Introducing the Amphibian and Reptile Group of South Lancashire

The Amphibian and Reptile Group of South Lancashire  {ARGSL} exists to promote the conservation of amphibians and reptiles in Lancashire and Greater Manchester both situated in the north west of England. they achieve this in a variety of ways.

ARGSL are always happy to work with other groups that share the same general conservation objectives, so if you are part of another organisation and feel that you could benefit by working together in partnership, they would be delighted to hear from you. { A direct link to the ARGSL website can be found by clicking on the Links banner on the right hand side of this page}

The ARGSL are involved with all aspects of conservation work that affect amphibians and reptiles, an example of this is the "  North West Slow worm Hunt" . The ARGSL was awarded a grant by the "Awards for All"-The National Lottery Grants Scheme, for this project.


The slow-worm is neither a snake or a worm it is in fact a type of legless lizard.

Photograph courtesy of Jonas Bergsten

Slow-worm is it such a rarity  in the north west?

In common with other reptiles the slow worm is a comparatively rare creature in this part of the country but they do occur in the north west of England and may be they are  a little more numerous than we think, due to their elusive nature and by the fact that many sightings may not be reported. Thus the project aims to answer these questions. If you would like to report a sighting of a slow-worm , which will help to map out their distribution, an opportunity to print out a ARGSL Record Form can be found on their web site.

The Chair of the ARGSL is David Orchard  who is also involved in other conservation projects such as the Million Ponds Project and L.A.R.A  The Lancashire Amphibian and Reptile Atlas project.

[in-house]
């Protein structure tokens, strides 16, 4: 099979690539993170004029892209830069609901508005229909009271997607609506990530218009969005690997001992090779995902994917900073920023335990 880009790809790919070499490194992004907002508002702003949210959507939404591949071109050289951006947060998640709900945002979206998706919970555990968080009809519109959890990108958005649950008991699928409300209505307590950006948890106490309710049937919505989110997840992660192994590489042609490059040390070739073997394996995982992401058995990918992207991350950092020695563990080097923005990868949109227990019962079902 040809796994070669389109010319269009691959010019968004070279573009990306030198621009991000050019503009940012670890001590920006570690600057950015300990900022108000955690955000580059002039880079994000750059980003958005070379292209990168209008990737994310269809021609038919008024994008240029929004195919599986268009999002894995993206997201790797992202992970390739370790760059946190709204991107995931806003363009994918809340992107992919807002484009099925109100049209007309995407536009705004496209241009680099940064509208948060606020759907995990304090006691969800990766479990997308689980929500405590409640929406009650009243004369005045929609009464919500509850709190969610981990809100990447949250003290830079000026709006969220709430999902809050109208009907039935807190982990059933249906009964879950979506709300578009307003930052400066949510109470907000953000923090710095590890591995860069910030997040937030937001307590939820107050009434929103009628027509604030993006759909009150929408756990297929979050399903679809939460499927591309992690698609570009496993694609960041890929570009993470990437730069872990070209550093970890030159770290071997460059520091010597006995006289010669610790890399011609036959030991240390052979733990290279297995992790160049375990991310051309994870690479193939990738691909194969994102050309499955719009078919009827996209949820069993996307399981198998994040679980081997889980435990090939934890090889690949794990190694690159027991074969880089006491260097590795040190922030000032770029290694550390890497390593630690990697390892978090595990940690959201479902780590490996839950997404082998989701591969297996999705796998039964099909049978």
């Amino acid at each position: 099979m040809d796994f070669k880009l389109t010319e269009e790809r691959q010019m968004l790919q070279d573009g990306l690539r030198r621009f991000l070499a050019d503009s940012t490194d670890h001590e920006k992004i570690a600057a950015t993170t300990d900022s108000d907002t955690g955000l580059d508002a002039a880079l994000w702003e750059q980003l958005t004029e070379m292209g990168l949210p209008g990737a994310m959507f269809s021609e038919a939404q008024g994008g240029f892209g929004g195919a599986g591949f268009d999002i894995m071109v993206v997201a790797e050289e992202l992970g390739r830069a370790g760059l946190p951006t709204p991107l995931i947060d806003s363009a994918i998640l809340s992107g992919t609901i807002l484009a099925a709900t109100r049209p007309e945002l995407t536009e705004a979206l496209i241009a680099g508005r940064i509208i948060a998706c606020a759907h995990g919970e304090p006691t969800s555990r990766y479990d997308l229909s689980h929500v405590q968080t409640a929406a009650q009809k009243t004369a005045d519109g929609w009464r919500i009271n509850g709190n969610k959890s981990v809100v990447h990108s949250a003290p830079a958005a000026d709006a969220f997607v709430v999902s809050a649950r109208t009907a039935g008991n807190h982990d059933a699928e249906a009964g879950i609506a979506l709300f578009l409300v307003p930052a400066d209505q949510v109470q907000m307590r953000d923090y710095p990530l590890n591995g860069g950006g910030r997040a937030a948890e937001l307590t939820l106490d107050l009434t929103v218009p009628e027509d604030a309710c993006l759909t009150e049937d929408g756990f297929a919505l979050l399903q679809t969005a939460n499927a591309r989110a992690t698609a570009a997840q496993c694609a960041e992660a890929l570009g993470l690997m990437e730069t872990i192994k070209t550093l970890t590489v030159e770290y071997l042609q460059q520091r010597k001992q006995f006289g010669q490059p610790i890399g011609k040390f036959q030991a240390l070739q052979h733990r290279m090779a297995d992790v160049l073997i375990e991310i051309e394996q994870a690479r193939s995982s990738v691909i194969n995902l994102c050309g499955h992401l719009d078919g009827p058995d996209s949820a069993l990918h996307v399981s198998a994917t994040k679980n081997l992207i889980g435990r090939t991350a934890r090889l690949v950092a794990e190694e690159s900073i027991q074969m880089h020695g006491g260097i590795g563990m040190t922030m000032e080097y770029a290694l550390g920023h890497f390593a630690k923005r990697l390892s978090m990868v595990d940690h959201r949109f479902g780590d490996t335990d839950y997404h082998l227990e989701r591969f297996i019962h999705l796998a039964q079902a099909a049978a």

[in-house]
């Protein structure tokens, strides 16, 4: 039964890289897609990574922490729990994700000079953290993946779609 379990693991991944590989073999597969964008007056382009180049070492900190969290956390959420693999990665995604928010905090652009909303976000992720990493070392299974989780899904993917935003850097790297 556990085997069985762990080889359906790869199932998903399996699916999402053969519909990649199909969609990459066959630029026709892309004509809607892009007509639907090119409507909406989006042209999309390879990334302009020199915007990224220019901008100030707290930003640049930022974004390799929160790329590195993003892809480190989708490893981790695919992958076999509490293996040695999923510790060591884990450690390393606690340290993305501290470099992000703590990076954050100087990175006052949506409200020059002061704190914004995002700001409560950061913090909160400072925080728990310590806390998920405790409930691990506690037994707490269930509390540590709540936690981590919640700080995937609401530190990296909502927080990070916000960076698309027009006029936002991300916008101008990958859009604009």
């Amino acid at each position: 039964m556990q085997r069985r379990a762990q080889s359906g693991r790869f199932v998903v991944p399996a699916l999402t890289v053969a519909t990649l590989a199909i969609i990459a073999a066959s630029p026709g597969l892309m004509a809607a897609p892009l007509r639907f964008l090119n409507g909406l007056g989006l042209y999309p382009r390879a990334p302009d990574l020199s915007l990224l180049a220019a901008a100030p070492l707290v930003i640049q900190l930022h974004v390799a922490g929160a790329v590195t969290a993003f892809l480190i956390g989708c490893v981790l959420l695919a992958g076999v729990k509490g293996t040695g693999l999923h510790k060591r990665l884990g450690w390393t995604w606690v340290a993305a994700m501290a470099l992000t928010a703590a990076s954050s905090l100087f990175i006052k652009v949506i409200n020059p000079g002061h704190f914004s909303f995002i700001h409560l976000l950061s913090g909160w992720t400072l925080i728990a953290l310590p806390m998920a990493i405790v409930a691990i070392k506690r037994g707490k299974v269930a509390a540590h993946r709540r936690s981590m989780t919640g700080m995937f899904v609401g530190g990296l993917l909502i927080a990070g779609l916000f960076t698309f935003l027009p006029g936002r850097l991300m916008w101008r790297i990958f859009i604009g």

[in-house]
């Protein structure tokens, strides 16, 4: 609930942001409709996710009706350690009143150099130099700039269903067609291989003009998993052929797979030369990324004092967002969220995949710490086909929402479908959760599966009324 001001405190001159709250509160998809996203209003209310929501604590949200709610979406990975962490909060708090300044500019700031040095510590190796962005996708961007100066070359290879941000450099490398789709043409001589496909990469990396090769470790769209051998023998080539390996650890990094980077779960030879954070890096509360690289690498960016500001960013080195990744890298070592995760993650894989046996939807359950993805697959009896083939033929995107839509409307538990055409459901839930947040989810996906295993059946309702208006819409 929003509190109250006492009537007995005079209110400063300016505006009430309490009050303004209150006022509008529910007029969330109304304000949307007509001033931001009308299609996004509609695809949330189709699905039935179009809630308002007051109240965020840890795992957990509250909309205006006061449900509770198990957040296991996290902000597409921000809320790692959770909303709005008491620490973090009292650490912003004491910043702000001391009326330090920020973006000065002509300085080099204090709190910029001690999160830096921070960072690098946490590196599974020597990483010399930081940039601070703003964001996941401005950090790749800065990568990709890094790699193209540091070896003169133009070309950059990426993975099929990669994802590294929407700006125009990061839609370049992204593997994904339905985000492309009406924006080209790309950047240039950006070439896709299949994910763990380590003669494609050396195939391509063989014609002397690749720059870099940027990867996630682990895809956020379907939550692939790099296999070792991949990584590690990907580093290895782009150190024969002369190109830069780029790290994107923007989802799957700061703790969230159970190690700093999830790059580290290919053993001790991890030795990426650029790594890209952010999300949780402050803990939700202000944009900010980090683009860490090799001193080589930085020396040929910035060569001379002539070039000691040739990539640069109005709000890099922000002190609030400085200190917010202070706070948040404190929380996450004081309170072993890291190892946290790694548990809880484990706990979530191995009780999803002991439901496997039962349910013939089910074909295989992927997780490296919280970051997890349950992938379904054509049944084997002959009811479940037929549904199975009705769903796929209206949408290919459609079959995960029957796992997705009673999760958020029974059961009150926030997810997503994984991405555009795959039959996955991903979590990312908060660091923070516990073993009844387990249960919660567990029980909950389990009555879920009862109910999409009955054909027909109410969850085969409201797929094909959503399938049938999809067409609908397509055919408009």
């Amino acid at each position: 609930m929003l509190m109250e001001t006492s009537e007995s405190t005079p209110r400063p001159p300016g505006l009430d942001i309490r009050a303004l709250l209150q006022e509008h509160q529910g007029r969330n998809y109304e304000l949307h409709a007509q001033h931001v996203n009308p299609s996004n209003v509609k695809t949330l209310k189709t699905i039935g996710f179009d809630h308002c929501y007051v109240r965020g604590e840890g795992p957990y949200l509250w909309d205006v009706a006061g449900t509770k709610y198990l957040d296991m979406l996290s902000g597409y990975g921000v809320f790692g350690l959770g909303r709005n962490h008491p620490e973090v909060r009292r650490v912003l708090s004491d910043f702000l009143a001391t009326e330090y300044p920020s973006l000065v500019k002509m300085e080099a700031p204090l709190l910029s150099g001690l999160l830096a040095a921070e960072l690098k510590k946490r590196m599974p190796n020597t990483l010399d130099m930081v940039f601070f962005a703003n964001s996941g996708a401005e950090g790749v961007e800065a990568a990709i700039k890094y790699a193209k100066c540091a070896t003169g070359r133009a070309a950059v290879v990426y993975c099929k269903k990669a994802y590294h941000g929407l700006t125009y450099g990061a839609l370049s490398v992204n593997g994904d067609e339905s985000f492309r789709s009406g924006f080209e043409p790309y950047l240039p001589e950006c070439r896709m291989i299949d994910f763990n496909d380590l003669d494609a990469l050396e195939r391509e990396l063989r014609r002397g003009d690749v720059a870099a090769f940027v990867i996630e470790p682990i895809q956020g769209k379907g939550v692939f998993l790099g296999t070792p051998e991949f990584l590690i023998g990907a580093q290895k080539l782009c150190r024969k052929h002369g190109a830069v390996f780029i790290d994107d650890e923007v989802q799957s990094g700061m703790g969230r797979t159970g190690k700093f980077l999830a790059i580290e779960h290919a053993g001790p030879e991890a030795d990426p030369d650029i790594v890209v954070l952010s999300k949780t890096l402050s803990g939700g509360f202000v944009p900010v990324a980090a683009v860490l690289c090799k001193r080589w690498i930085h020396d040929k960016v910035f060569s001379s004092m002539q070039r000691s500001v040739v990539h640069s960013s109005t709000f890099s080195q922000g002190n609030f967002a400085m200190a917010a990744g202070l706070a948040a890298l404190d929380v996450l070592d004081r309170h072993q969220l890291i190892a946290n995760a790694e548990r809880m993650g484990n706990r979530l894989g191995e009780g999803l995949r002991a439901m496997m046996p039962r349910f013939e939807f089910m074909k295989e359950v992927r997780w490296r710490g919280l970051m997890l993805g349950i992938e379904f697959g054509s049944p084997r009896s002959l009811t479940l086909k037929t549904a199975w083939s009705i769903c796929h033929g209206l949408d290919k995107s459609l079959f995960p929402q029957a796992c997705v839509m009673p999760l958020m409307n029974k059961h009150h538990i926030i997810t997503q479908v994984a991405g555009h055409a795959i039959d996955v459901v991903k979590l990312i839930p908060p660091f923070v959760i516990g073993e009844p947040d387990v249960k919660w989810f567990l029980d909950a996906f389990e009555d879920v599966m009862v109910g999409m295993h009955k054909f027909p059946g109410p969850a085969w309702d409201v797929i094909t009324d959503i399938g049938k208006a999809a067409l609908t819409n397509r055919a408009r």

The Million Ponds Project is an admirable project aiming to create an extensive network  of new ponds across the UK. Ultimately the aim is to reverse a century of pond loss, ensuring that once again the UK has over a million countryside ponds. Phase 1 of the project runs from 2008 to2012 and aims to create the first 5000 clean water ponds in England and Wales. Around a quarter of the ponds will be targeted to support some of the 80+ pond species that are  National Priority  of Conservation Concern Under the UK Biodiversity Action Plan {BAP}, such as the great crested newt. David is the Ponds project Officer, where co-ordinates and manages the amphibian and reptile parts of the Project.

Great crested newts are a UK BAP species


David is also involved with LARA the Lancashire Amphibian and Reptile Atlas project. The aims of which are to support and encourage the recording of  amphibians and reptiles in Lancashire, Greater Manchester and Merseyside.

To promote recording in areas that are currently unrecorded such as north and east Lancashire.

For much more details visit the ARGSL website.



As Chair of the ARGSL David Orchard has an excellent back up team and a loyal and dedicated membership who under their guidance are involved in many aspects of  conservation work.

The site contains pages that include -----


Other projects



Recording and how to become a member of this excellent conservation group.


Vice Chair--Lorna Bousfield

Treasurer Denis Dowsell

ARGSL-Records Data Base Manager, Dr Lee Brady.

Funding Advisor--Margaret keighley.


 Anyone interested in reptiles and/or amphibians must take a look at this excellent site you will not be disappointed.





Click on the Links banner on the right hand side of this page  for a direct link to the ARGSL website.

Adder concerns--conservation

Links -My green Logos { designers}